Why it matters: Inflation is still stubbornly high.
Overall inflation numbers have fallen, but policymakers are closely monitoring other measures of price pressures that indicate how deeply embedded inflation is in the UK economy. Price increases in the services sector and rising wage growth are signals of continued inflation and one of the reasons why the central bank has raised interest rates to the highest level since 2008.
In June, some of these price pressures eased, with inflation in the services sector slowing slightly to 7.2 percent and core inflation falling for the first time since January.
Wednesday’s data was “a rare and welcome downside surprise,” said Andrew Goodwin, an economist at Oxford Economics. But he cautioned that some of the reasons for the slowdown came from pricing categories that can be volatile, including furniture prices.
“I don’t think this release is a game changer,” added Mr. Goodwin to it. “Essentially, wage growth and services inflation are too high.”
High prices have been eating into household budgets for a year and a half. In January, the government promised to halve inflation by the end of this year, which would mean a drop to 5.2 percent.
Inflation is expected to slow significantly in the second half of this year, when the impact of last year’s energy price hikes will no longer impact annual calculations, and consumers will begin to see the benefits of falling production costs for manufacturers .
But the pace of this slowdown has become another source of uncertainty. Inflation numbers have been surprisingly high in recent months and the Bank of England has tightened its warnings that inflation is more stubborn than officials had expected.
Background: A tight labor market is fueling inflationary pressures.
Fulfilling the government’s commitment will not solve the UK’s inflation problem. The central bank has a mandate to ensure price stability, which is measured as an inflation rate of 2 percent.
Like its neighbors in Europe, inflation in Britain was driven up last year by rising energy prices. But as wholesale prices have fallen this year, the benefit is slow to reach UK households, partly because energy price caps are set quarterly by a government regulator.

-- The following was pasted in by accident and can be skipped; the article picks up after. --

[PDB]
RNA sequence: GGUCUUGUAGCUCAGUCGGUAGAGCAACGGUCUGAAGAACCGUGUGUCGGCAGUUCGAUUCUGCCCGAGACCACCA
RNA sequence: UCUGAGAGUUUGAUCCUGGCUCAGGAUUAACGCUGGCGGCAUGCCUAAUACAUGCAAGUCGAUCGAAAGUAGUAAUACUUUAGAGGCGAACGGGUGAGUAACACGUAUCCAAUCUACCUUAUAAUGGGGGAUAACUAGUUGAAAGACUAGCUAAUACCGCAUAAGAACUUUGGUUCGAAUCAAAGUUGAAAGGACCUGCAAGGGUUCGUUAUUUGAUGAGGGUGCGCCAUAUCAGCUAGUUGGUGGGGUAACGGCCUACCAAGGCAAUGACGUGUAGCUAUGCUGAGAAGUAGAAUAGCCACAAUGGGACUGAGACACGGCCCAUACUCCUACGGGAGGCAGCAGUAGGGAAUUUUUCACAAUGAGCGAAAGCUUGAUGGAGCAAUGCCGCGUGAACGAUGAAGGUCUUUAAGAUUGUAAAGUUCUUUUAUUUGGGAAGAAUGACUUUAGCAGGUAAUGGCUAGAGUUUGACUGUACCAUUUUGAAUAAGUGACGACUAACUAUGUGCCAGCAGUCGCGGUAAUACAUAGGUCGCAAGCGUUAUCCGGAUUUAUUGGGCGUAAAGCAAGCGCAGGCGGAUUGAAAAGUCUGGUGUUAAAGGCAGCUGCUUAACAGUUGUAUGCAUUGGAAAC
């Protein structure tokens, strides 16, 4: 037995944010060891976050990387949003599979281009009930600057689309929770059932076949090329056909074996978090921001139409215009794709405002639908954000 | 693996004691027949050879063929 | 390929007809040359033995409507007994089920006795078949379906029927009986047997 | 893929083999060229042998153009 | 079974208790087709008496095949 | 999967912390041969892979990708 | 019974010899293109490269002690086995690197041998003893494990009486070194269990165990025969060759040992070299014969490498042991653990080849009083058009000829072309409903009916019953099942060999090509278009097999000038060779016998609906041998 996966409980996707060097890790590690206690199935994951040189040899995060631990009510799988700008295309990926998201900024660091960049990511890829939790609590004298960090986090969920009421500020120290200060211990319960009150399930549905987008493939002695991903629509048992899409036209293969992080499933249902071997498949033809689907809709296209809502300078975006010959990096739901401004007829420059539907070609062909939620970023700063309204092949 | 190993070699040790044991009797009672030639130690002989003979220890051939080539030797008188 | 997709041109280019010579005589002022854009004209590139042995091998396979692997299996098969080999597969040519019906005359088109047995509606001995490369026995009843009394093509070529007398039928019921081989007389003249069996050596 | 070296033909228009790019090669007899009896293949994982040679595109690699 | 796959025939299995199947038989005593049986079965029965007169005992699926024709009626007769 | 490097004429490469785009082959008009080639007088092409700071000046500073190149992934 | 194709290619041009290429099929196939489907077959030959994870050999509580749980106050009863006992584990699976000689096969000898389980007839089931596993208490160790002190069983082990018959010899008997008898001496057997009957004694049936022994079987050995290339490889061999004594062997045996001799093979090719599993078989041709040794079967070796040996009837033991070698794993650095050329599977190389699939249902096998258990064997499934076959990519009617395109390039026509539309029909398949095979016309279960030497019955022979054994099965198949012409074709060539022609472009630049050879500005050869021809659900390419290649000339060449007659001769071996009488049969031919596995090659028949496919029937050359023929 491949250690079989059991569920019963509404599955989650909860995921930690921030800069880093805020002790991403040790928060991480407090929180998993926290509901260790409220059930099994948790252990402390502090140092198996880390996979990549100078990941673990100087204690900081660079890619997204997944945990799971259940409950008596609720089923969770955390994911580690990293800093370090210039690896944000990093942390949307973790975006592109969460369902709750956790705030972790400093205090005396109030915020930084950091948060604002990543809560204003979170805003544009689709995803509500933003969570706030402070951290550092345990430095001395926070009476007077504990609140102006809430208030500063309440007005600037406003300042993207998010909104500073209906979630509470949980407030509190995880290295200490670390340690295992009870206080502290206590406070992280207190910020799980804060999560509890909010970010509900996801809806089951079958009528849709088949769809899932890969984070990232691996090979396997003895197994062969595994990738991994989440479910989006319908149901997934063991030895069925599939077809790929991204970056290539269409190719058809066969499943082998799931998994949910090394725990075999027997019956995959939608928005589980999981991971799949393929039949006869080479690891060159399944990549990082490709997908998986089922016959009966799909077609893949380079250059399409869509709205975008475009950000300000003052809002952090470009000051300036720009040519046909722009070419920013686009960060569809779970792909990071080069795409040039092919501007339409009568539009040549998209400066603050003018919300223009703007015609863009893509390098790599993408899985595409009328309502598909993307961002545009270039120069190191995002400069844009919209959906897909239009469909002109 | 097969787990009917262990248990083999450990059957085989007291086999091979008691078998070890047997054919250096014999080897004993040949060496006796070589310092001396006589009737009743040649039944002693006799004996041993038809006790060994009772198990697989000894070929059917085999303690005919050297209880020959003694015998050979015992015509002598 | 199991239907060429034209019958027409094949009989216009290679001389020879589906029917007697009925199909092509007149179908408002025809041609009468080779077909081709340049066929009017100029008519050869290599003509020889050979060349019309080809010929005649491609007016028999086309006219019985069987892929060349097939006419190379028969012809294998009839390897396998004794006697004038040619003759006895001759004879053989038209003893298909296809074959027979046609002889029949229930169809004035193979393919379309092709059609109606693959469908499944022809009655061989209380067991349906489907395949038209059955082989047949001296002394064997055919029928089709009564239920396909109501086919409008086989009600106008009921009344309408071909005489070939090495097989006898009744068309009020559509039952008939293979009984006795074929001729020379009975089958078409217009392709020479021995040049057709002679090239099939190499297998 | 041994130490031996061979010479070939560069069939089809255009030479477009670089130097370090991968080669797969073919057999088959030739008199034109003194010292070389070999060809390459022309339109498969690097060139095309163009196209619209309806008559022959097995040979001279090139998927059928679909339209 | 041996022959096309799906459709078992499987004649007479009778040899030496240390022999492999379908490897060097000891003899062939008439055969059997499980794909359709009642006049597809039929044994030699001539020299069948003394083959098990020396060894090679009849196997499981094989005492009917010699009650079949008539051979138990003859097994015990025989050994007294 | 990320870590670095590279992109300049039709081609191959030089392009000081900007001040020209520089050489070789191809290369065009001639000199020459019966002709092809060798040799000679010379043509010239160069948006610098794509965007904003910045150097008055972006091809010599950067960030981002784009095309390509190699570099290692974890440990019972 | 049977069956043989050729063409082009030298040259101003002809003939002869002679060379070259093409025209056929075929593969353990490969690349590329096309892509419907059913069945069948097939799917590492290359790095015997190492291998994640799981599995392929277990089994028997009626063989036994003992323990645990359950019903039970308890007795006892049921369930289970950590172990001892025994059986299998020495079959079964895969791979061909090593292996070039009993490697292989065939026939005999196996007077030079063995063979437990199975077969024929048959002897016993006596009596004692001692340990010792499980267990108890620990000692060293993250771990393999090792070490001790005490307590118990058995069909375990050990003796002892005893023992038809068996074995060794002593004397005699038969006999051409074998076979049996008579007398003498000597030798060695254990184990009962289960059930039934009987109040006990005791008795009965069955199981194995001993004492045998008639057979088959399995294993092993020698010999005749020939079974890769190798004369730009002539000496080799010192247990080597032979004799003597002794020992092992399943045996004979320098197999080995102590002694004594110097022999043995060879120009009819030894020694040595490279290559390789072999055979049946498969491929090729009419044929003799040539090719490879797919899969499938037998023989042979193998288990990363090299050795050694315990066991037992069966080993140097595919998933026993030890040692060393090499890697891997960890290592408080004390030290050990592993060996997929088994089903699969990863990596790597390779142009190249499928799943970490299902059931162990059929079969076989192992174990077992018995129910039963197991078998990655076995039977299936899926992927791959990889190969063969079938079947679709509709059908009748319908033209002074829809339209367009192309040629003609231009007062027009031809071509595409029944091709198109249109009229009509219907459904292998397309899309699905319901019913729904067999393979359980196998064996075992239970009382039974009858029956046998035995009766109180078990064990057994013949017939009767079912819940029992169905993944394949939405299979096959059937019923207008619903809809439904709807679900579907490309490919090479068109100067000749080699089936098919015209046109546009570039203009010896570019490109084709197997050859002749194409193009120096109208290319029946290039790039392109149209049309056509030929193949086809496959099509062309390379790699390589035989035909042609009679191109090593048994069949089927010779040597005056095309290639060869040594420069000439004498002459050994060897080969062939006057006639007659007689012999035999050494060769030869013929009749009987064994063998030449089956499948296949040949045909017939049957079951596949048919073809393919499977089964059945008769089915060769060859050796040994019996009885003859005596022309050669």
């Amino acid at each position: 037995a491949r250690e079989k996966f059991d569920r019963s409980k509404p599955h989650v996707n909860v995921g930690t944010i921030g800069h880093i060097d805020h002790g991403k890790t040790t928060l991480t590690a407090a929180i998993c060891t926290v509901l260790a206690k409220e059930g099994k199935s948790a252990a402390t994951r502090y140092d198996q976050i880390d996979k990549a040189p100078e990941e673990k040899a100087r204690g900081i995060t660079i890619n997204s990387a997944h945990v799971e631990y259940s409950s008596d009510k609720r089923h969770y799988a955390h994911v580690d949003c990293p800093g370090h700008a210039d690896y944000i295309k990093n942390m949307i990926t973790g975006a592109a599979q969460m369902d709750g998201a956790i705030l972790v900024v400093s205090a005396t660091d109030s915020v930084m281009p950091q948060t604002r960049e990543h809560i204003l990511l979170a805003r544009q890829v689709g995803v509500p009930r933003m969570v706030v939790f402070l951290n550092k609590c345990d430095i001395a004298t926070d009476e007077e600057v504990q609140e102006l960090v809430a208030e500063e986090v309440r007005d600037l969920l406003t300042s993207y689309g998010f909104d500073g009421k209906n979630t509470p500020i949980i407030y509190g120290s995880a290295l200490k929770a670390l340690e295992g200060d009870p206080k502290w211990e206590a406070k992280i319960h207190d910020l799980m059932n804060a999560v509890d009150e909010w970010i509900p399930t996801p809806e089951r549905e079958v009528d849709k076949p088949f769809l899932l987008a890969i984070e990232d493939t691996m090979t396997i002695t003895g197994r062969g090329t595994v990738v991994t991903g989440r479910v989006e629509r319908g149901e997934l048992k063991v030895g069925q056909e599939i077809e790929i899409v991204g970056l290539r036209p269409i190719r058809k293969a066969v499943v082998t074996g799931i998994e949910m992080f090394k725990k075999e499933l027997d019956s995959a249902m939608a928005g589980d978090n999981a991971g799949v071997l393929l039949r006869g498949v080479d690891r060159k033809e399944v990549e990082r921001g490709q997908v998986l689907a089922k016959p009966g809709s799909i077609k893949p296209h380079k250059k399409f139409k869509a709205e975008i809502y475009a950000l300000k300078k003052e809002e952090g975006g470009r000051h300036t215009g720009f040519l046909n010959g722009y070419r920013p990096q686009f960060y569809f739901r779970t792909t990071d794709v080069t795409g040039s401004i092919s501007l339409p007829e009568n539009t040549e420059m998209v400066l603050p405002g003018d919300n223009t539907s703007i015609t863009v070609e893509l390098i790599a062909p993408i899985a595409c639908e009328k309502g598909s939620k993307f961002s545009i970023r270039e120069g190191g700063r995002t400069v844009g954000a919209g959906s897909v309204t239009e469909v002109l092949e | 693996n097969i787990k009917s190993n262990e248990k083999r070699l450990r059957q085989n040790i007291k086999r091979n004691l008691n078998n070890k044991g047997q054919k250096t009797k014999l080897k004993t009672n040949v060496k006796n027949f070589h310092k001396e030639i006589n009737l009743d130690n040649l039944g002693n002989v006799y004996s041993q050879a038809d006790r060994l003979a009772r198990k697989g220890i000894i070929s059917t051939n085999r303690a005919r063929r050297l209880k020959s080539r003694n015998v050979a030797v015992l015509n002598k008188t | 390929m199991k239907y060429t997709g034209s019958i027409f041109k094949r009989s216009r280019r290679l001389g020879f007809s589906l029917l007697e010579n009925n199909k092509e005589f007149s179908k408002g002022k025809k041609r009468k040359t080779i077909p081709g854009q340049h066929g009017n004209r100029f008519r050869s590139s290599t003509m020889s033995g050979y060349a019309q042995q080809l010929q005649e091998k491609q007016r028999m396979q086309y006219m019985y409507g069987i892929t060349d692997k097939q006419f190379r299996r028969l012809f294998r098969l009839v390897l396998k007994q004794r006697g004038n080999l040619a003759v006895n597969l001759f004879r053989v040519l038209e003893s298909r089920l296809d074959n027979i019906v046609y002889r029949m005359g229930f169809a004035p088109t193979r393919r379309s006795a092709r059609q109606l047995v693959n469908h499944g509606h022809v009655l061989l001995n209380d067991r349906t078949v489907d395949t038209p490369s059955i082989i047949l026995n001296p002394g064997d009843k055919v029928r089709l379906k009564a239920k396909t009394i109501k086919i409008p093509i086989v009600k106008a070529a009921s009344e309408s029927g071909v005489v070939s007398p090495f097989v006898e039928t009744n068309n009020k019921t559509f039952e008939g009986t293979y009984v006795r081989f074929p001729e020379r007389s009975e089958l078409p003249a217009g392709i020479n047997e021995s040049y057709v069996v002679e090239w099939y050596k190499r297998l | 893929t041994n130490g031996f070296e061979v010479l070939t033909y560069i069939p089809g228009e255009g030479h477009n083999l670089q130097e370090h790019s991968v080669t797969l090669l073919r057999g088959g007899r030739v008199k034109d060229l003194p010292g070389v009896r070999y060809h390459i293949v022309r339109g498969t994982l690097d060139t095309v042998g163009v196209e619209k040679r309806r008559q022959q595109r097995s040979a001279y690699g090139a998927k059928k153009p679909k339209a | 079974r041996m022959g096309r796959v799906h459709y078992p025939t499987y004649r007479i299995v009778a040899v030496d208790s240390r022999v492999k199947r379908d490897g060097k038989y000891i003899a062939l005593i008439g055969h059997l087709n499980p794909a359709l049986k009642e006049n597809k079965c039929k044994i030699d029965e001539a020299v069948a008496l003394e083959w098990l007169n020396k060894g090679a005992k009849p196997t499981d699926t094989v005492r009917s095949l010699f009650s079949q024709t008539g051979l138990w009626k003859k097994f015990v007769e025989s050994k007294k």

This partly explains the relatively high inflation in Britain – which is higher than in Western Europe and twice as high as in the United States – but there are other reasons why inflationary pressures are high in Britain.
Britain still has more people out of work than before the pandemic, unemployment is low and job vacancies are high. Employers raise wages to attract and retain workers. While most of these wage increases have failed to keep pace with inflation, wage growth threatens to become a stubborn source of higher prices as companies pass on higher labor costs.
Private sector wages rose 7.1 percent in the three months through May from a year earlier, a record high outside of the pandemic as furlough skewed the data.
What’s Next: The central bank is expected to raise interest rates.
The Bank of England raised its interest rate for the 13th time last month, from 0.1 percent at the end of 2021 to 5 percent. But investors expect rates to move higher when policymakers meet again in early August.
“Inflation is unacceptably high,” Andrew Bailey, the bank’s governor, said last week. He added that the current pace of price and wage increases was inconsistent with meeting the bank’s inflation target of 2 percent.
Mr Bailey and the government have said the pain of higher interest rates is less than the pain of continued high inflation, but any increase in interest rates is another blow to mortgage holders who need to extend the terms of their fixed rate loans.
Many mortgage rates jump above 6 percent, from below 2 percent. By the end of this year, around three million mortgage holders will experience increases of up to £500 a month on their repayments, the Bank of England estimates.